How did Oz cause the end of the world?  He was a bully who picked on a boy who had Down syndrome.  The boys name is Stevie Dayton, and he eventually commits suicide. Stevie had been trained by a therapist to bring the monsters in his mind called the Takers to life and make those who teased and tortured him pay for their cruelty. But Stevie was too kind hearted to unleash the monsters, and he held them in until he died.  Once he was dead, they destroyed the world taking everyone but a few survivors.  Oz is among the survivors and not by accident.  Stevie wanted him to survive, not to make him suffer, but to save the world.  You see, despite all the cruel things Oz did to him, Stevie saw the goodness in Oz.  He saw the “magic” in him, and he wanted to help Oz find it.

Here is what I get from the story:

1. Oz is not a bad kid.  He’s a good kid who’s done bad things. The best heroes are flawed.  They are not perfect.  Part of their journey is overcoming their flaws and succeeding.  Oz must find the magic within himself in order to bring the world back.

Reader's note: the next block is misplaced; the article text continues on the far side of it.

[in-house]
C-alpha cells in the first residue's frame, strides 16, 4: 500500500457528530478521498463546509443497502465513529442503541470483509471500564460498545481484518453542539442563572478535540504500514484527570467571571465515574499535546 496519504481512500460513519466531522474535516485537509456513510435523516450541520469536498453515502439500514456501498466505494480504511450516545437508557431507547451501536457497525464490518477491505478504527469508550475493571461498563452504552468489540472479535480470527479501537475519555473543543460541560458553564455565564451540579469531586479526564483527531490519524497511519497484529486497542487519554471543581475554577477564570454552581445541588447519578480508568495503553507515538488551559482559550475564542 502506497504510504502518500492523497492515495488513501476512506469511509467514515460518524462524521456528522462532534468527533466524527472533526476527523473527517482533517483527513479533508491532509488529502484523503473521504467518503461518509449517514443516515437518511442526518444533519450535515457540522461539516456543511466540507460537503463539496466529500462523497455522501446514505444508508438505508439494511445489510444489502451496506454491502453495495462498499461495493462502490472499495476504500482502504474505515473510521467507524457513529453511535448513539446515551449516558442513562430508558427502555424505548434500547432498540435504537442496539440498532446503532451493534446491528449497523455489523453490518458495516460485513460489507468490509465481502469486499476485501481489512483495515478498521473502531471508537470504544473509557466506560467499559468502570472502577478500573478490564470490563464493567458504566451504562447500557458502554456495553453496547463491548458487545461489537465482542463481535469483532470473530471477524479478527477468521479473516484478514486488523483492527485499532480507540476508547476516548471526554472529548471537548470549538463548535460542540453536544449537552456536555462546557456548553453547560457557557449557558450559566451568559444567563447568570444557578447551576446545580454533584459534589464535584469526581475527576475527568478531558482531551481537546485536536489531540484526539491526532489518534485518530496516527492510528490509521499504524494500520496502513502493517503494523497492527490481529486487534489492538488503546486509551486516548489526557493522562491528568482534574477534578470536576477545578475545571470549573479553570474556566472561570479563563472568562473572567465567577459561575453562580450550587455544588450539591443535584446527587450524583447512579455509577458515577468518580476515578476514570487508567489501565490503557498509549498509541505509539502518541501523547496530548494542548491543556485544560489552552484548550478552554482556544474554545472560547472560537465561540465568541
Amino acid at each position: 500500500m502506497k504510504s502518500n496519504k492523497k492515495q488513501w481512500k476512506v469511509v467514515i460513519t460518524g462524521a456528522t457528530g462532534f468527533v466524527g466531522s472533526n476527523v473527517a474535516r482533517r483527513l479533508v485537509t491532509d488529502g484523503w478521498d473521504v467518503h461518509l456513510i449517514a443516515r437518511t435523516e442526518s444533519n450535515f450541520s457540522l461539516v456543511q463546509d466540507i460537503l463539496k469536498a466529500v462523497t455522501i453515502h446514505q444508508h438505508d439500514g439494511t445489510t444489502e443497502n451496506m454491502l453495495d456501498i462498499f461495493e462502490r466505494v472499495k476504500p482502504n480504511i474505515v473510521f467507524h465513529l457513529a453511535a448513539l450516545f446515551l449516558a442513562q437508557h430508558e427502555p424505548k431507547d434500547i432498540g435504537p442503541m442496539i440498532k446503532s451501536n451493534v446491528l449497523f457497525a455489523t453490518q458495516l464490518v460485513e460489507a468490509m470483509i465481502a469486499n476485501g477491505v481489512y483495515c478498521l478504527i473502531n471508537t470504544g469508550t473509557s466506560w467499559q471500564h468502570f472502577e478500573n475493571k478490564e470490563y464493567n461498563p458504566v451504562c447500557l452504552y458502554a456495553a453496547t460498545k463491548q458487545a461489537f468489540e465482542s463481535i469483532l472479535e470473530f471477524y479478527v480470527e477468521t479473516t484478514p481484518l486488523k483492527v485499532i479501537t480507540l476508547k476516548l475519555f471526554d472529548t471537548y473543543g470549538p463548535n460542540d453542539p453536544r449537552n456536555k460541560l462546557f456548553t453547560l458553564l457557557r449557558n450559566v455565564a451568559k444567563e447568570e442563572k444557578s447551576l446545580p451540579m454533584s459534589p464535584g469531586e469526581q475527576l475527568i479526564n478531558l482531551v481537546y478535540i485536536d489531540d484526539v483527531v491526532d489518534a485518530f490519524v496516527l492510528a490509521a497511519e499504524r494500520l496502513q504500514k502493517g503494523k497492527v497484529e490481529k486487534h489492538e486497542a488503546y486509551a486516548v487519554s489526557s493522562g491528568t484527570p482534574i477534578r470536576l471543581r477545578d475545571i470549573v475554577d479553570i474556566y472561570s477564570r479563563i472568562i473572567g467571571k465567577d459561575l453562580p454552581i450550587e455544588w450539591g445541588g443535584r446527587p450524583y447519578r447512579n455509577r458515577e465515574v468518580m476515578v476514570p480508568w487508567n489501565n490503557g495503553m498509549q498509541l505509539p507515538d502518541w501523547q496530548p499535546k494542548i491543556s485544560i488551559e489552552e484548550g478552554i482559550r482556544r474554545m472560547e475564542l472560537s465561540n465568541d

2. Stevie possessed the greatest power of them all, the power of forgiveness.  He never lost sight of who Oz really was, and even in death, he was determined to help Oz find his path.

3. As hard as it is to understand at the time, tragedy can be a great gift.  It is an opportunity for you to discover things about yourself and your loved ones that otherwise would have remained hidden.  One should never look for tragedy, but when you’re faced with it, you should embrace it, take your responsibility in it, and take on the challenge to overcome it.